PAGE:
“The Congress says the BJP has done nothing for us. I would like to ask the Congress candidate: What has the Centre done? Can you live on four kg rice for a month? That’s the ration that each adult gets now. And children below 12 get nothing. Children don’t eat, of course. They are all the same, these parties,” says Mallamma, a 32-year-old activist who organises labour on the Mahatma Gandhi Rural Employment Guarantee sites in Chittapur taluk of Gulbarga district.
In point of fact, Mallamma’s they-are-all-the-same-these-parties comment is right on target: mainstream parties really are the same in this district. In the nine constituencies of her own district, a majority of candidates have switched political allegiance — and just within the group formed by the four major parties, ie, Congress, Janata Dal (Secular), Bharatiya Janata Party, and Karnataka Janata Paksha. For example, in Gulbarga South, the candidates from the JD(S), BJP and KJP defected just before the elections. In fact, even liberal-progressives seem to have been drawn in to this game. Till recently a JD(S) stalwart, S. K. Kantha shifted to the KJP — a shock to those who know this socialist and trade union leader. There is not one constituency in Gulbarga district that has not seen at least one candidate who has switched parties. The number goes up to three in at least two constituencies.
There is yet another aspect, less quantifiable, that knits the four parties. It is by now well established that the asset declarations of most candidates are either a partial declaration of assets, or an underestimation. Even so, the affidavits that candidates file do offer some idea of the economic status of the individual: it would, for example, be very difficult for a candidate who is worth more than Rs. 50 crore to declare assets of Rs. 50 lakh. In Gulbarga division, of the 36 candidates of the four major parties contesting from nine constituencies, only 34 affidavits are obtainable on the Election Commission website. Of these, there are two candidates whose assets are greater than Rs. 10 crore, 19 whose assets are between Rss 1 crore and 10 crore, three whose assets are between Rs. 50 lakh and Rs. 1 crore, and 10 candidates whose assets are less than Rs. 50 lakh.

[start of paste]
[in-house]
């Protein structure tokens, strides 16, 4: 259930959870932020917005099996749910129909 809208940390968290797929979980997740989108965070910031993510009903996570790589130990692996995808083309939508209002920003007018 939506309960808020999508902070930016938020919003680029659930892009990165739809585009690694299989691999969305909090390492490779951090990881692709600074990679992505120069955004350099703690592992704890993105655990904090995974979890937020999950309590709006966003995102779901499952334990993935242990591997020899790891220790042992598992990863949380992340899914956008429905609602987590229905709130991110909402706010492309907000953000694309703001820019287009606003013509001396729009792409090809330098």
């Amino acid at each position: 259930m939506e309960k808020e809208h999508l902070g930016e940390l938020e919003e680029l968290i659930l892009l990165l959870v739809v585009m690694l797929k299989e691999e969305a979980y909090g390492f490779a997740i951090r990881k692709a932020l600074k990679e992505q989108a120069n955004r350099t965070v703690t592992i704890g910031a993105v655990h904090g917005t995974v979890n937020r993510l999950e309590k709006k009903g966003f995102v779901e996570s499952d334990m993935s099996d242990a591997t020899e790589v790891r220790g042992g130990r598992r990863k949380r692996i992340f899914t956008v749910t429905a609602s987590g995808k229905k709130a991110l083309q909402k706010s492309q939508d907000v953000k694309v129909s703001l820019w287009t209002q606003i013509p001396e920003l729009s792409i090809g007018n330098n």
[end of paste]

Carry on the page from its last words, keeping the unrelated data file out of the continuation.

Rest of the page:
Finally, the socio-economic status of each of these nine constituencies is perhaps the most severe indictment of the representatives of all four parties that in their many past and present avatars have been elected from Gulbarga district since the first elections. In his 2002 report on the redressal of regional imbalances between south and north Karnataka, the late economist D. M. Najundappa evolved a mechanism of classifying the level of underdevelopment of all 175 taluks of the state using 35 relevant indicators. He called this the Comprehensive Composite Development Index. Jewargi, Chincholi, Aland rank 174, 173 and 172; Afzalpur is 170 and Chittapur is 165.
“In Gulbarga, political ideology plays no role. Candidates appeal to the electorate on caste and by giving money. Development promises are only for the press,” said Maruti Manpade, candidate from Gulbarga Rural contesting for the Communist Party of India (Marxist). According to Mr. Manpade, a system of patronage is used for marshalling electoral support. This is extended to castes, women’s self-help groups, minority groups, or Dalits, through “vote-mobilisers”, who are the party fixers in each constituency, paid for by the candidates. Where the contest is stiff amongst moneyed candidates, cash is distributed directly to voters,” he added.
“This is a feudal area and elections reflect that,” Meenakshi Bali, an academic and writer from Gulbarga told The Hindu. “The Lingayats, with all their sub-castes, control land in the rural areas, and business in the urban. Therefore, what is called ‘the Lingayat vote’ in election analysis is actually not just their own votes, but the votes they command because of their elevated status.” An observation endorsed by what Shanta Bai from Kalagi village in Chitapur taluk says: “The zamindars threaten us if we don’t vote for whom they tell us to.”